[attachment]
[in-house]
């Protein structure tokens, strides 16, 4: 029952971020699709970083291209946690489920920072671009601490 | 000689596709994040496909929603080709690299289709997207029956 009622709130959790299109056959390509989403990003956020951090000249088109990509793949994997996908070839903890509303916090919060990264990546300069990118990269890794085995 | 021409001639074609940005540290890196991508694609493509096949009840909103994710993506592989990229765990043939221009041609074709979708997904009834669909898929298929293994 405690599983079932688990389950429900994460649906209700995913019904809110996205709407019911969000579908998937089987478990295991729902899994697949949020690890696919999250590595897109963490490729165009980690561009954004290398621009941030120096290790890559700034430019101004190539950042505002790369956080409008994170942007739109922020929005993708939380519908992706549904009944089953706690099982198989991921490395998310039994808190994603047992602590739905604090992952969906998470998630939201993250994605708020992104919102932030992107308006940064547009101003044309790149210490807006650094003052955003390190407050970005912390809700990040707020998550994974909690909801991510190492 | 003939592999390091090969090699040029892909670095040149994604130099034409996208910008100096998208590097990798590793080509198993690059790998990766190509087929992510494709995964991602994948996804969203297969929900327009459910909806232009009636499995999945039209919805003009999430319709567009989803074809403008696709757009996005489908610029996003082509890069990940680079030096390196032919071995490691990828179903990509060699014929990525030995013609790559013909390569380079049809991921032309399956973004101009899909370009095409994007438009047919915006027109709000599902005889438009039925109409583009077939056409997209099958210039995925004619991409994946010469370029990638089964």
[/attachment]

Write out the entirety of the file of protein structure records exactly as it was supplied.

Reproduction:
[in-house]
């Protein structure tokens, strides 16, 4: 029952971020699709970083291209946690489920920072671009601490 | 000689596709994040496909929603080709690299289709997207029956 009622709130959790299109056959390509989403990003956020951090000249088109990509793949994997996908070839903890509303916090919060990264990546300069990118990269890794085995 | 021409001639074609940005540290890196991508694609493509096949009840909103994710993506592989990229765990043939221009041609074709979708997904009834669909898929298929293994 405690599983079932688990389950429900994460649906209700995913019904809110996205709407019911969000579908998937089987478990295991729902899994697949949020690890696919999250590595897109963490490729165009980690561009954004290398621009941030120096290790890559700034430019101004190539950042505002790369956080409008994170942007739109922020929005993708939380519908992706549904009944089953706690099982198989991921490395998310039994808190994603047992602590739905604090992952969906998470998630939201993250994605708020992104919102932030992107308006940064547009101003044309790149210490807006650094003052955003390190407050970005912390809700990040707020998550994974909690909801991510190492 | 003939592999390091090969090699040029892909670095040149994604130099034409996208910008100096998208590097990798590793080509198993690059790998990766190509087929992510494709995964991602994948996804969203297969929900327009459910909806232009009636499995999945039209919805003009999430319709567009989803074809403008696709757009996005489908610029996003082509890069990940680079030096390196032919071995490691990828179903990509060699014929990525030995013609790559013909390569380079049809991921032309399956973004101009899909370009095409994007438009047919915006027109709000599902005889438009039925109409583009077939056409997209099958210039995925004619991409994946010469370029990638089964």